On the bike, the new chassis feels as though it is tuned specifically with off-road racing ergonomics in mind. The riding position allows for comfort and control in both the standing and sitting positions.

The 450X is a bit more tame off the bottom  but open her up and the high-po 450 comes to life.
The use of titanium intake valves allowed for the use of smaller valve spring, ultimately reducing over engine height. What’s that mean to you? A lower center of gravity, which makes tight turns a breeze.

Out back, Honda redesigned the swingarm and it now features a dual-axis, double-taper design with a larger cast aluminum cross-member. Not that we ever felt the CRF450R’s swingarm was weak, but apparently Honda felt the need to strengthen it for off-road riding. Apparently, they’ve been watching us test.

Nestled down in the twin-spar frame is a version of Honda’s popular 449cc liquid-cooled four-stroke engine. Like the R version, the 450X employs Honda’s Unicam system to actuate its four valves. Instead of using a cam each for the pairs of intake and exhaust valves, the single caburized cam actuates both the two 35mm titanium intake valves and 30mm steel exhaust valves via forked, low-friction roller-rocker arms.

The use of lightweight titanium intake valves allowed Honda engineers to utilize smaller valve springs, reducing overall engine height. This aids in reducing the bike’s center of gravity, helping make tight turns a breeze.

Inside the Nikasil-lined cylinder slides a forged short-skirt slipper-type piston that squeezes off a 12.0:1 compression ratio. This lighter piston design reduces weight compared to a conventional design, allowing quicker revs and high rpm.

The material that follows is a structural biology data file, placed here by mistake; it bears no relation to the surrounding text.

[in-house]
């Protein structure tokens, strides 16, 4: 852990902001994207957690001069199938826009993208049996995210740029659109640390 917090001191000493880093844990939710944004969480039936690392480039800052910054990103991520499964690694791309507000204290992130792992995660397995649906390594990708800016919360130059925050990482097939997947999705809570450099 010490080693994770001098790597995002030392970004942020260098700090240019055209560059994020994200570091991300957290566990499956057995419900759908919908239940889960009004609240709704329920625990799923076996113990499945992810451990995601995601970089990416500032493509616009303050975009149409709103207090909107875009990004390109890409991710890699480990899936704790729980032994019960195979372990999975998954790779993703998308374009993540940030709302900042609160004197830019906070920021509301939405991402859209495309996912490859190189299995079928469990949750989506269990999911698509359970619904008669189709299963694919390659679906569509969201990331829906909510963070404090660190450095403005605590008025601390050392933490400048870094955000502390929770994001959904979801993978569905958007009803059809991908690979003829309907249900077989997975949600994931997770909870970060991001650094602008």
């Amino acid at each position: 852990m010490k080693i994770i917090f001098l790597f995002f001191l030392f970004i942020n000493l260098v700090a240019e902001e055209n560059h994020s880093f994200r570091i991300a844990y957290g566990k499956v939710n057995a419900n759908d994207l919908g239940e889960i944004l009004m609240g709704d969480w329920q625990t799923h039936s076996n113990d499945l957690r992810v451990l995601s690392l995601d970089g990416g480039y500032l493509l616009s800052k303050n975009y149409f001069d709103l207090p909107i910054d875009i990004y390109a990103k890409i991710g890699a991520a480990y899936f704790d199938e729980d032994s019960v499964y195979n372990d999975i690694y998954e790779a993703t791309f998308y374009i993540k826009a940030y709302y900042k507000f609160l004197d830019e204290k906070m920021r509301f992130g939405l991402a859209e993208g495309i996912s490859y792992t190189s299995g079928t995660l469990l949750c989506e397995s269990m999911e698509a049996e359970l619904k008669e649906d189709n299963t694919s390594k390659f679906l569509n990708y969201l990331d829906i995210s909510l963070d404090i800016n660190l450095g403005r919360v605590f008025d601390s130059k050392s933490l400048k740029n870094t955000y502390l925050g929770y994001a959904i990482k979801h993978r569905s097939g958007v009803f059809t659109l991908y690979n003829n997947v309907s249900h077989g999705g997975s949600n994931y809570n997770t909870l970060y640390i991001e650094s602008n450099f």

On the trail, all the technical jargon equates to a remarkably easy-riding big-bore Thumper. Getting on the gas elicits a powerful response, certainly more than enough to satisfy the most hardcore and power-hungry riders. Yet, thanks to the wide-ratio off-road gearing of the 5-speed transmission and some additional flywheel weight, the power sent to the 18-inch rear wheel is manageable even for those of us that don’t pretend to ride like Johnny Campbell.

A three-digit  easy-to-read odometer rests between the number plate and the bars  while a 2.27-gallon fuel tank offers greater range for longer trips.
The 450X is a bit more tame off the bottom, but open her up and the high-po 450 comes to life.

A twist of the wrist in the low-rpm range gets the X moving, but it’s more manageable than the R version. Still, the X revs to the moon with the kind of power that is familiar to so many 450R fans, pushing the rider and bike to break-neck speeds with its roaring top-end power.

Throttle response is spot on and nary a hiccup exists throughout the powerband thanks in part to the X’s throttle position sensor (TPS), which maintains linear throttle response throughout the rpm range by selecting fuel mapping in relation to how far the throttle is twisted open. The fuel/air mixture is fed to the single cylinder via a 40mm Keihin FCR-type carburetor which features four rollers on its flat-side for smooth operation.